• Ross Whitehead - Thursday, April 28, 2005 - link

    Zebo -

    You are correct you can not reproduce them, but we can and have 10's of times over the last year w/ different hardware. I do not believe that because you cannot reproduce them discounts their validity but it does require you have a small amount of trust in us.

    We have detailed the interaction of the application with the database. With this description you should be able to draw conclusions as to whether it matches the profile of your applications and database servers. Keep in mind, when it comes to performance tuning the most command phrase is "it depends". This means that there are so many variables in a test, that unless all are carefully maintained the results will vary greatly. So, even if you could reproduce it I would not recommend a change to your application hardware until it was validated with your own application as the benchmark.

    The owner of the benchmark is not AMD, or Intel, or anyone remotely related to PC hardware.

    I think if you can get beyond the trust factor there is a lot to gain from the benchmarks and our tests.
    Reply
  • Reginhild - Thursday, April 28, 2005 - link

    Wow, the new AMD dual cores blow away the "patched together" Intel dual cores!!

    I can't see why anyone would choose the Intel dually over AMD unless all the AMDs are sold out.

    Intel needs to get off their arse and design a true dual core chip instead of just slapping two "unconnected" processors on one chip. The fact that the processors have to communicate with each other by going outside the chip is what killed Intel in all the benchmarks.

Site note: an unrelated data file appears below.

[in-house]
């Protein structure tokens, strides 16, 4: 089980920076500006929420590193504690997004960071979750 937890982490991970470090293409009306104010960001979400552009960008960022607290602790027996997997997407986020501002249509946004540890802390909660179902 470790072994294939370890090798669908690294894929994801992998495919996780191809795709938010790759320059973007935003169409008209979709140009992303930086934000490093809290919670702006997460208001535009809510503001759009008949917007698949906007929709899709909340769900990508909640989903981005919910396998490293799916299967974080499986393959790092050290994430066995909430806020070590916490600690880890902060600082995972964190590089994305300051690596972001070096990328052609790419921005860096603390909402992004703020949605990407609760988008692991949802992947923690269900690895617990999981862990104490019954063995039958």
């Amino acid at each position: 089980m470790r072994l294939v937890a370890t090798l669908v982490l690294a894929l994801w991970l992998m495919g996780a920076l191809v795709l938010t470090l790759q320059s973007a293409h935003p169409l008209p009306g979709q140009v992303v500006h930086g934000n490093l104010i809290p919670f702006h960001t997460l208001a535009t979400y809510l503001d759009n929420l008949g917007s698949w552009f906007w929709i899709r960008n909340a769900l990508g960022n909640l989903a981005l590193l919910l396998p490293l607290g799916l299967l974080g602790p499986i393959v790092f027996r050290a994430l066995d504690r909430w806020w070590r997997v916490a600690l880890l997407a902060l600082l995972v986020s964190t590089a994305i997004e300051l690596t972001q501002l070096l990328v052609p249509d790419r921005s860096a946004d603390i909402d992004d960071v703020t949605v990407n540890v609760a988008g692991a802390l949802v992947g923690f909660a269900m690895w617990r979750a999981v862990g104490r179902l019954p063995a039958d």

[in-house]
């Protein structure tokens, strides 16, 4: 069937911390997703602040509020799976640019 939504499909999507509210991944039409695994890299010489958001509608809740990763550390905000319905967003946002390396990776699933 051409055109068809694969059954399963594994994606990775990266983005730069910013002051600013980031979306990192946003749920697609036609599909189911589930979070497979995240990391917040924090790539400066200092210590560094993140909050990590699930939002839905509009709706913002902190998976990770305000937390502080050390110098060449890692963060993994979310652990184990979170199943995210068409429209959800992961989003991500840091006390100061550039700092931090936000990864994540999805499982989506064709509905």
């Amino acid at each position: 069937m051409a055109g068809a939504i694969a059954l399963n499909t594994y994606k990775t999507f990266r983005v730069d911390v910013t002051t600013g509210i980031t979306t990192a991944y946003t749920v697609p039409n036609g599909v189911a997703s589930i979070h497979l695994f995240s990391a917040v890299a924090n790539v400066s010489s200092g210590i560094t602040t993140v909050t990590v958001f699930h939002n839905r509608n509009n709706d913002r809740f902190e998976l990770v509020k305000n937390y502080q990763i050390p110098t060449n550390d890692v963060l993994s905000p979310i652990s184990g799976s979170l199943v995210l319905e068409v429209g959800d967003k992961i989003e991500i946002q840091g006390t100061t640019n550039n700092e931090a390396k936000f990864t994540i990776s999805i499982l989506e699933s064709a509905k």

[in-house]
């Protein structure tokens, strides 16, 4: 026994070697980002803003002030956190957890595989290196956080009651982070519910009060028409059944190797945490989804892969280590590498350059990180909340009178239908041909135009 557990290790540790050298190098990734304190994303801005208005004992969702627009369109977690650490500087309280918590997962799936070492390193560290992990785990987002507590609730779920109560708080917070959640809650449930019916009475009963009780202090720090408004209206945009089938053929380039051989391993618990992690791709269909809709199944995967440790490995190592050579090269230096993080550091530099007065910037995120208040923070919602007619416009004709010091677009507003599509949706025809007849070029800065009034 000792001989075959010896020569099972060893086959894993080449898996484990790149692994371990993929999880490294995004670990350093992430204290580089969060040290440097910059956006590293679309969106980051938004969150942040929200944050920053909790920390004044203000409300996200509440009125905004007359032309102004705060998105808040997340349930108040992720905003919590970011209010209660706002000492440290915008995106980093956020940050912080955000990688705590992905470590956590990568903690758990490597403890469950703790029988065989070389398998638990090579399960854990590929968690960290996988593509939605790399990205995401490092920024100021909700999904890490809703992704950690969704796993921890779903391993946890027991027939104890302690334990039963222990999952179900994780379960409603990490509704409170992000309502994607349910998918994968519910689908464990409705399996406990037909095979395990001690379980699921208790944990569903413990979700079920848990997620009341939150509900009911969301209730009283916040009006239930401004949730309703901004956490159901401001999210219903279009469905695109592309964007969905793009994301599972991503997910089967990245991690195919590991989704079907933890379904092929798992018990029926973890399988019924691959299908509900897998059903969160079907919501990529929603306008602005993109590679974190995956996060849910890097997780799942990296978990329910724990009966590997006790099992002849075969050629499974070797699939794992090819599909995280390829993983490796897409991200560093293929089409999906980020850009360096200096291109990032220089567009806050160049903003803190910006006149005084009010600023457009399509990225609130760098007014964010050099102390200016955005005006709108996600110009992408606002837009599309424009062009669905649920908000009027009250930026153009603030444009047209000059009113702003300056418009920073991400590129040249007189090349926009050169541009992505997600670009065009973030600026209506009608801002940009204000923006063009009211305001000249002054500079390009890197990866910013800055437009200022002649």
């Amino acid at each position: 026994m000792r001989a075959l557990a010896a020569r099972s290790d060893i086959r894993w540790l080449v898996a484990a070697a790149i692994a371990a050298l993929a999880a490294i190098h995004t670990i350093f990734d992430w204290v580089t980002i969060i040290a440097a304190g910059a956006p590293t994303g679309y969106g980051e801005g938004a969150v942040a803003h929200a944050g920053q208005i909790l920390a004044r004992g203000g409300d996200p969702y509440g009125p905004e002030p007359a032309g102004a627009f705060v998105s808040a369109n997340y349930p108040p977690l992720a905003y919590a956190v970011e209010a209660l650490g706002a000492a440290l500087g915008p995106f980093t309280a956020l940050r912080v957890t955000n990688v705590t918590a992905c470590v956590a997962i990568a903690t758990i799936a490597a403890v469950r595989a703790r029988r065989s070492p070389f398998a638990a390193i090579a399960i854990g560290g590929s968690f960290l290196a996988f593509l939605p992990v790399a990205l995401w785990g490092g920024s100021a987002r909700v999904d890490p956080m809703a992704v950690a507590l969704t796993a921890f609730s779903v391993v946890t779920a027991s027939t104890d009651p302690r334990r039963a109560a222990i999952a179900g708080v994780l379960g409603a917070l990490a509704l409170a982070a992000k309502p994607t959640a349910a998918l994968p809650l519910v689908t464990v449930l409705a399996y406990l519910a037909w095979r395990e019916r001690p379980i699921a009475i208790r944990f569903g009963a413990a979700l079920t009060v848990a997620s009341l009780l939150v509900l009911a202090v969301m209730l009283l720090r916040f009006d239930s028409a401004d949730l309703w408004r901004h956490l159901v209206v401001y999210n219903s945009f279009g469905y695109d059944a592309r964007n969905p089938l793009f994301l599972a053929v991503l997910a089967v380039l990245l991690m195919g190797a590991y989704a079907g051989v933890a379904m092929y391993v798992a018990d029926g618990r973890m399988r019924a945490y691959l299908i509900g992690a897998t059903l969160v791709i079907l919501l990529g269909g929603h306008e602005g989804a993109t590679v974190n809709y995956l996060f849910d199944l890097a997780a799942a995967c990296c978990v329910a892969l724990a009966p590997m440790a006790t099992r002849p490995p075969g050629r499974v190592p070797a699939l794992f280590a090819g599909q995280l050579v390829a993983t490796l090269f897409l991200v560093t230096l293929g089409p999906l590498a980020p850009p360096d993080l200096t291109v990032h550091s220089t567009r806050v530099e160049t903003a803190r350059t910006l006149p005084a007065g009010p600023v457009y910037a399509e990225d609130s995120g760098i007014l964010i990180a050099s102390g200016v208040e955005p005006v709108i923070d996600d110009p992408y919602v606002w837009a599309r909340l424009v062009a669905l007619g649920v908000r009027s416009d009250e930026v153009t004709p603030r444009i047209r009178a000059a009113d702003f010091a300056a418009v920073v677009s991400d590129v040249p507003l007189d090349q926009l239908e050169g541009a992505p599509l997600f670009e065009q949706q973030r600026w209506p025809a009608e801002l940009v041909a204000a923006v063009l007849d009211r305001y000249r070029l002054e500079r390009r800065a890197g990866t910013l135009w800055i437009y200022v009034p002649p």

Reply
  • Zebo - Thursday, April 28, 2005 - link

    Ross,

    How can I reproduce them when they are not available to me?

    From your article:
    " We cannot reveal the identity of the Corporation that provided us with the application because of non-disclosure agreements in place. As a result, we will not go into specifics of the application, but rather provide an overview of its database interaction so that you can grasp the profile of this application, and understand the results of the tests better (and how they relate to your database environment)."

    Then don't include them. Benchmarking tools to which no one else has access is not scientific because it can't be reproduced so that anyone with a similar setup can verify the results.

    I don't even know what they do. How are they imporatant to me? How will this translate to anything real world I need to do? How can I trust the mysterious company? Could be AMD for all I know.
    Reply
  • MPE - Wednesday, April 27, 2005 - link

    #134

    How can it be the best for the buck ? Unless you are seeing benchmarks from Anand that says so how could come to the conclusion?
    At some tests the 3800+ was the worse performer while the X2 and PD where the best.

    You are extrapolating logic from air.
    Reply
  • Ross Whitehead - Wednesday, April 27, 2005 - link

    #131

    "no mystery unreproducable benchmarks like Anand's database stuff."

    It is not clear what you mean by this statement. The database benchmarks are 100% reproducable and are real life apps not synthetic or academic calcs.
    Reply
  • nserra - Wednesday, April 27, 2005 - link

    You are discussion price and it's not correct since intel goes from 2800 to 3200 and amd goes from 3500+ into 4000+ (i'm ignoring amd new model numbers, still based on older).

    I complete disagree the AMD model numbers, the should be = to single core, the should just had the X2.

    The TRUE X2 will be more performer than opteron, by 2% to 5%.
    Reply